AG Kokott delivered a few days ago (23 January 2020) her opinion in case C‑658/18 (UX v Governo della Repubblica italiana), which is notably about the status of Judges of the Peace in Italy and the liability of the Member States for infringements of EU law:
« (1) The Giudice di pace di Bologna (Magistrates’ Court, Bologna, Italy) is a court or tribunal within the meaning of Article 267 TFEU.
(2) Article 7 of Directive 2003/88/EC of the European Parliament and of the Council of 4 November 2003 concerning certain aspects of the organisation of working time is to be interpreted as meaning that an Italian magistrate whose remuneration is made up of a small basic sum and payments for settled cases and trials must be regarded as a worker within the meaning of Article 7 of the Working Time Directive and is therefore entitled to at least 4 weeks’ paid annual leave if he or she carries out a significant number of judicial functions, cannot decide for him or herself which cases he or she handles and is subject to the disciplinary obligations of professional judges.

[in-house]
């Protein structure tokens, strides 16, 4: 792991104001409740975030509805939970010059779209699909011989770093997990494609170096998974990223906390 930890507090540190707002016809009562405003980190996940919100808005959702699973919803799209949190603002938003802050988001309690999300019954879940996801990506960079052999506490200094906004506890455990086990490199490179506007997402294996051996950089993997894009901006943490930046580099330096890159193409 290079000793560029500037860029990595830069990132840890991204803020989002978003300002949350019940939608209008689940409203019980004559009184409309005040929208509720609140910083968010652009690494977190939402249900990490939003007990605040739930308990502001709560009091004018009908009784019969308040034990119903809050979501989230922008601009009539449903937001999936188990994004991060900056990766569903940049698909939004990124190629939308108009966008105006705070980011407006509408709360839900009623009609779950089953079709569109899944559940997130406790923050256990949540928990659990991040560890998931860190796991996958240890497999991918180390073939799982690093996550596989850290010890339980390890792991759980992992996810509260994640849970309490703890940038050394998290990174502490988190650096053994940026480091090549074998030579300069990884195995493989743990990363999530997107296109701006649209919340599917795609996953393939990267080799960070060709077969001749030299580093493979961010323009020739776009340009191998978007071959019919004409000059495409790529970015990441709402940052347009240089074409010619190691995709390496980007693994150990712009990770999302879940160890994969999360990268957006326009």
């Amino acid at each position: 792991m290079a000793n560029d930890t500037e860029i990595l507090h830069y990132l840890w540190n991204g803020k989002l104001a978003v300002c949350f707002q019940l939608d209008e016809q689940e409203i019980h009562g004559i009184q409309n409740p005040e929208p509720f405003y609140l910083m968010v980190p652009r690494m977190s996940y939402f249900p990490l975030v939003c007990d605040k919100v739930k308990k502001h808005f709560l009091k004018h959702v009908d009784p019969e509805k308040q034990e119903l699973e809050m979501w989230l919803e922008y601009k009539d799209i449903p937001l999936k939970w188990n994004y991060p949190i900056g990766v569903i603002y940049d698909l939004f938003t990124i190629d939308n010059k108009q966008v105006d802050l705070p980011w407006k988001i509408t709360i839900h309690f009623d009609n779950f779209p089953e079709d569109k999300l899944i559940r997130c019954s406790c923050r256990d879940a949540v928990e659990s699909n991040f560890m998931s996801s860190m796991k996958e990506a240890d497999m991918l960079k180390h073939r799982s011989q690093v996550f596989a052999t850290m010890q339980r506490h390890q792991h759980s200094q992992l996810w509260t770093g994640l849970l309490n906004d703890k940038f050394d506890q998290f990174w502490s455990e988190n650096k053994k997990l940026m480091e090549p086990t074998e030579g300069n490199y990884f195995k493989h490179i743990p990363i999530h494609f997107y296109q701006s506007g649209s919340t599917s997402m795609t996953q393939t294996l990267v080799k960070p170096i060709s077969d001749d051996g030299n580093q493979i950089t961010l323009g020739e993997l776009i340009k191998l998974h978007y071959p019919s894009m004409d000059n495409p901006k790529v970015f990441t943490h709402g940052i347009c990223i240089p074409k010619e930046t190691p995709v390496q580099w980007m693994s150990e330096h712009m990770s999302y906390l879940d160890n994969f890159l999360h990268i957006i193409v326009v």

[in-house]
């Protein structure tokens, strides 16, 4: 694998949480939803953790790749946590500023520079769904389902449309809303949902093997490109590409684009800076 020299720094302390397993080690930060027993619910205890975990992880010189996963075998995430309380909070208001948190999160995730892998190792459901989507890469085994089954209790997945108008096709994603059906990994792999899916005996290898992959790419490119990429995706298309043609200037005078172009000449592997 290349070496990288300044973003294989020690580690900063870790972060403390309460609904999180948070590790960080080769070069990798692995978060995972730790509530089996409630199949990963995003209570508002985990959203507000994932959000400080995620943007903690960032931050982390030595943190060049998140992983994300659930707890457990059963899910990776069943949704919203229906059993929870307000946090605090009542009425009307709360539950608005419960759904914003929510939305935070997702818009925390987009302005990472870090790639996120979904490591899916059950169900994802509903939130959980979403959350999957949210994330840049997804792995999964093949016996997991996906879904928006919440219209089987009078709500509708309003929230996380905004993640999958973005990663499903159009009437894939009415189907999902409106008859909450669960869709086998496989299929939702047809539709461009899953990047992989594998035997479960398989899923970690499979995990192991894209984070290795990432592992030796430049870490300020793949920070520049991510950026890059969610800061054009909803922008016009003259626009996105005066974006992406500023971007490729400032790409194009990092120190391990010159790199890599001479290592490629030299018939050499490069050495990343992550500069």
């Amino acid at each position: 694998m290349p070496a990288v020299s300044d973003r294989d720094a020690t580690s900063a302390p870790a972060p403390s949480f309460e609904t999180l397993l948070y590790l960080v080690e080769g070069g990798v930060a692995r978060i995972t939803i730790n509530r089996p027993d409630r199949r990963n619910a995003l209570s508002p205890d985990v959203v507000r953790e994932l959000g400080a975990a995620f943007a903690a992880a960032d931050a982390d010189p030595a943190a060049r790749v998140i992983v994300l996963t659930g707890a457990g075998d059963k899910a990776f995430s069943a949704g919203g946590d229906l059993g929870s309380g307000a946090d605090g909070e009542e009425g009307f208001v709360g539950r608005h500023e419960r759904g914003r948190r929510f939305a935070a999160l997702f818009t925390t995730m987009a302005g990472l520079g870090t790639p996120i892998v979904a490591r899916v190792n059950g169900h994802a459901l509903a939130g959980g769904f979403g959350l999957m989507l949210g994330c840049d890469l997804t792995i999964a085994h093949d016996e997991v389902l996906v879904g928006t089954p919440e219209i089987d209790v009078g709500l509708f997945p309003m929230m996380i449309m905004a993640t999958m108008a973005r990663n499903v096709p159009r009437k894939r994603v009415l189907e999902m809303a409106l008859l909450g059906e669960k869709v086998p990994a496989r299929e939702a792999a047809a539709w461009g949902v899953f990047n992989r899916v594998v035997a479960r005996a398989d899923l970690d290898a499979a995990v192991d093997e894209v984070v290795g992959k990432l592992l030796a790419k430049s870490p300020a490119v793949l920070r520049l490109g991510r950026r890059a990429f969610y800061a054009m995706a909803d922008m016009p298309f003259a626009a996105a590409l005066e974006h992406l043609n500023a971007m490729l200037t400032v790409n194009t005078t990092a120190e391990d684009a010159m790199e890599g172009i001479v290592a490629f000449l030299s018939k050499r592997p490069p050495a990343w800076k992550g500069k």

Such a magistrate who has been appointed only for a fixed period of time is comparable to Italian professional judges as regards the duration of the paid annual leave. He or she may therefore request the same amount of leave as professional judges pursuant to clause 4 of Council Directive 1999/70/EC of 28 June 1999 concerning the framework agreement on fixed-term work concluded by ETUC, UNICE and CEEP. Remuneration during leave must be calculated on the basis of his or her normal remuneration during his or her judicial service.
(3) Legislation on the personal liability of judges for intentional fault or serious misconduct ‘in the event of manifest infringement of the law or of European Union law’ must, for its part, be interpreted in the light of EU law, to the effect that the application of EU law with primacy does not give rise to judicial liability. If such an interpretation is not possible, the legislation cannot be applied”.